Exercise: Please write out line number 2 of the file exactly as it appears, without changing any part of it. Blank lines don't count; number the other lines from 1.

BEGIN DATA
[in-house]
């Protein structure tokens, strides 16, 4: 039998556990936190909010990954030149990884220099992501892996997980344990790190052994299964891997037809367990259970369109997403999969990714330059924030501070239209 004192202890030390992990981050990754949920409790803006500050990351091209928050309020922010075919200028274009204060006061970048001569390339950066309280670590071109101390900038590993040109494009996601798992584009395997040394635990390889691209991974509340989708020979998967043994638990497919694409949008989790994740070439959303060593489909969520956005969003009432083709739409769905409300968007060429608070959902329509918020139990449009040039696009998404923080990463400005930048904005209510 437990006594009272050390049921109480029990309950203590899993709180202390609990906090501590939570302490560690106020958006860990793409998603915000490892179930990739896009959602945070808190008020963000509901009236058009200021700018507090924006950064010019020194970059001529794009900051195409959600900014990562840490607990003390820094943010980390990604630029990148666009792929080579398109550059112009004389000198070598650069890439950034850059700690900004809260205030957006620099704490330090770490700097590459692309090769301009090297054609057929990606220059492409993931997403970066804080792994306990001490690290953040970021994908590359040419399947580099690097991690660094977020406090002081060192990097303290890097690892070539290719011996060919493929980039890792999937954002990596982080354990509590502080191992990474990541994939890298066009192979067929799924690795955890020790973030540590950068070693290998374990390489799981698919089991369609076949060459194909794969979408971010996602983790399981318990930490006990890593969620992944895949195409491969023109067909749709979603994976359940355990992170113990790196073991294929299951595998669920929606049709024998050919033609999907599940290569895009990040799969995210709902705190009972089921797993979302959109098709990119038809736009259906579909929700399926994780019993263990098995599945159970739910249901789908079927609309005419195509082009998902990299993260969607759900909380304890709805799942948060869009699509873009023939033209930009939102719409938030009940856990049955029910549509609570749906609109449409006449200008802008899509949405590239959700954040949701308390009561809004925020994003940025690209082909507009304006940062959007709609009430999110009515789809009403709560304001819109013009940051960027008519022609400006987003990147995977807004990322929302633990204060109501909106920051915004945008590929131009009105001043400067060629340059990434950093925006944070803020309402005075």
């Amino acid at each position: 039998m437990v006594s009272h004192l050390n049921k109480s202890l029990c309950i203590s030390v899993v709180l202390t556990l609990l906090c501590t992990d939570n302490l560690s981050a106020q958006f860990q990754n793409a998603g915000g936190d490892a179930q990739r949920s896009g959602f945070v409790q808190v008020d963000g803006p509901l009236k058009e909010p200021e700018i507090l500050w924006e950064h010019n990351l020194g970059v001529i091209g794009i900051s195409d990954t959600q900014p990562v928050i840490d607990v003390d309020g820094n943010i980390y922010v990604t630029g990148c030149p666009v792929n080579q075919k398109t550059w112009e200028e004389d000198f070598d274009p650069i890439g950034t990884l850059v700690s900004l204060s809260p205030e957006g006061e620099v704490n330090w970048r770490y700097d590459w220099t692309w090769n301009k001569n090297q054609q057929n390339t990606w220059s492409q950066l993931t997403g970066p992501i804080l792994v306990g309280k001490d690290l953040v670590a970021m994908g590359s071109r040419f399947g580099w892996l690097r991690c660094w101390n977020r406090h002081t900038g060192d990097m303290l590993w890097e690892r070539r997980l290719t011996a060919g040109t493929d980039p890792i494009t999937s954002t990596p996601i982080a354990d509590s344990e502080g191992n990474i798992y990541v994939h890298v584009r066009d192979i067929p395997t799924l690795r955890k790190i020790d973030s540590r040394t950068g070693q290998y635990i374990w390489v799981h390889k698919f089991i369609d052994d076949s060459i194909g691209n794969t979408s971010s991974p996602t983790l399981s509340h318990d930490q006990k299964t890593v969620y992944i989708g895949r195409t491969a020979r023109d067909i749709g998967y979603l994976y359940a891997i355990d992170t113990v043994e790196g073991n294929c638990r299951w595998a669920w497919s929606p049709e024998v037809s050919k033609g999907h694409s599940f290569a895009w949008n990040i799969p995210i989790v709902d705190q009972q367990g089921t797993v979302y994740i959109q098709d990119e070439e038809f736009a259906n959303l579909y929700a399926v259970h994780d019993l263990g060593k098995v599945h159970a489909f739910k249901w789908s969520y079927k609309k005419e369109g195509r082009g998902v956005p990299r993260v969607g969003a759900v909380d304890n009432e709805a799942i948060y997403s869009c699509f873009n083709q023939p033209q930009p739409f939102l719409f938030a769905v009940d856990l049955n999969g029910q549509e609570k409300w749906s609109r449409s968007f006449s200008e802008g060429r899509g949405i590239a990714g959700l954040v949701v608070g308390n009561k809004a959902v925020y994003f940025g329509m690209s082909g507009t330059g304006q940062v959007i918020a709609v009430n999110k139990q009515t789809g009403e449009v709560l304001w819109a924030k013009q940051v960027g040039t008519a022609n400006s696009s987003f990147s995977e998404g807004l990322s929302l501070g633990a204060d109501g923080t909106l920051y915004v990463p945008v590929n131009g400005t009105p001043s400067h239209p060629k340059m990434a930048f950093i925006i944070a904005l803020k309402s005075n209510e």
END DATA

């Protein structure tokens, strides 16, 4: 039998556990936190909010990954030149990884220099992501892996997980344990790190052994299964891997037809367990259970369109997403999969990714330059924030501070239209 004192202890030390992990981050990754949920409790803006500050990351091209928050309020922010075919200028274009204060006061970048001569390339950066309280670590071109101390900038590993040109494009996601798992584009395997040394635990390889691209991974509340989708020979998967043994638990497919694409949008989790994740070439959303060593489909969520956005969003009432083709739409769905409300968007060429608070959902329509918020139990449009040039696009998404923080990463400005930048904005209510 437990006594009272050390049921109480029990309950203590899993709180202390609990906090501590939570302490560690106020958006860990793409998603915000490892179930990739896009959602945070808190008020963000509901009236058009200021700018507090924006950064010019020194970059001529794009900051195409959600900014990562840490607990003390820094943010980390990604630029990148666009792929080579398109550059112009004389000198070598650069890439950034850059700690900004809260205030957006620099704490330090770490700097590459692309090769301009090297054609057929990606220059492409993931997403970066804080792994306990001490690290953040970021994908590359040419399947580099690097991690660094977020406090002081060192990097303290890097690892070539290719011996060919493929980039890792999937954002990596982080354990509590502080191992990474990541994939890298066009192979067929799924690795955890020790973030540590950068070693290998374990390489799981698919089991369609076949060459194909794969979408971010996602983790399981318990930490006990890593969620992944895949195409491969023109067909749709979603994976359940355990992170113990790196073991294929299951595998669920929606049709024998050919033609999907599940290569895009990040799969995210709902705190009972089921797993979302959109098709990119038809736009259906579909929700399926994780019993263990098995599945159970739910249901789908079927609309005419195509082009998902990299993260969607759900909380304890709805799942948060869009699509873009023939033209930009939102719409938030009940856990049955029910549509609570749906609109449409006449200008802008899509949405590239959700954040949701308390009561809004925020994003940025690209082909507009304006940062959007709609009430999110009515789809009403709560304001819109013009940051960027008519022609400006987003990147995977807004990322929302633990204060109501909106920051915004945008590929131009009105001043400067060629340059990434950093925006944070803020309402005075």